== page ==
Maher Terminals said a fifth ship has been diverted to a nearby terminal as the Port of New York and New Jersey’s largest container facility struggles with congestion and delays for a second week.
Four ships that arrived between Friday and Sunday were diverted to other facilities — the Guangdong Bridge, APL Egypt and MOL Destiny to APM Terminals, and the Hanjin Kingston to New York Container Terminal in Staten Island, N.Y.
Maher said it will extend gate hours and waive free time and demurrage for another week because of delays resulting from glitches in a new Navis terminal operating system that went live last week.
The terminal had a scheduled closing Friday, June 7, for the cutover to the new system, but encountered problems when the system went fully live on June 10. Truckers say delays are starting to ease but remain severe.
The company said its main terminal and off-dock facilities would be open this week from 6 a.m. to 7 p.m. in an effort to clear the backlog, and that free time and demurrage would be waived through Friday, June 21. Free time and demurrage also were waived last week.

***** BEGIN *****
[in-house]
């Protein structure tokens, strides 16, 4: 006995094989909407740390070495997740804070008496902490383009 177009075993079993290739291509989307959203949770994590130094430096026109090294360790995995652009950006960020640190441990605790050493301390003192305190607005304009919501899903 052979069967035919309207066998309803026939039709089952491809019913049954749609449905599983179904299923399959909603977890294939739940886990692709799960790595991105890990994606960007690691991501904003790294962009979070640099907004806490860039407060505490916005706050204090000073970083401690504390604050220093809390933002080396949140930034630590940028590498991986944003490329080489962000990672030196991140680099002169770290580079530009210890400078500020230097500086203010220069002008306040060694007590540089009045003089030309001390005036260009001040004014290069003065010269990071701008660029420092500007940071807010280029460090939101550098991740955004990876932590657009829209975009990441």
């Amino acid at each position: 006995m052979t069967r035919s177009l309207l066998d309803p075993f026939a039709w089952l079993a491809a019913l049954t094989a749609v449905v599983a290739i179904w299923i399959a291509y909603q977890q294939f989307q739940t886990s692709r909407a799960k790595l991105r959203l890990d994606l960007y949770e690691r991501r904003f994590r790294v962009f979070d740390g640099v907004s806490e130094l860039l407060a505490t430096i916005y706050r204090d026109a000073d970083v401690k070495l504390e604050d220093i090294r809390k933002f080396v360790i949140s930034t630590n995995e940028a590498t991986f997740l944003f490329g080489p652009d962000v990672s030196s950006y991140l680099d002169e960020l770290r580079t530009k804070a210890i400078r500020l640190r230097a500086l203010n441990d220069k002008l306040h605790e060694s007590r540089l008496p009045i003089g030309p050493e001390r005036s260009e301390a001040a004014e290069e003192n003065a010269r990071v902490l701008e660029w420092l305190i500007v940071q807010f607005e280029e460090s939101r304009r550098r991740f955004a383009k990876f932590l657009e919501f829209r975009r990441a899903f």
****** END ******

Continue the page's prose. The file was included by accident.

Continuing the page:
Drayage companies say those actions help but still leave them with unrecoverable losses that their low-margin business can’t easily absorb.
Dick Jones, executive director of the Association of Bi-State Motor Carriers, said truckers face additional costs for container storage, chassis rental and per diem pay, and that many drivers report difficulty in finding chassis.
Jones provided e-mail messages from several motor carriers who recounted their drivers’ experiences last week. Several said their drivers sat in line for hours as terminal gates were intermittently closed when lines grew too long.
Many drivers were shunted to the “trouble window” for resolution of discrepancies such as containers being unavailable. One driver shared cellphone photos showing dozens of his colleagues standing in line at the window with their trucks parked nearby.
Most port drivers are owner-operators who are paid by the trip and face additional loss of earnings if their waiting time makes them hit their hours-of-service limits.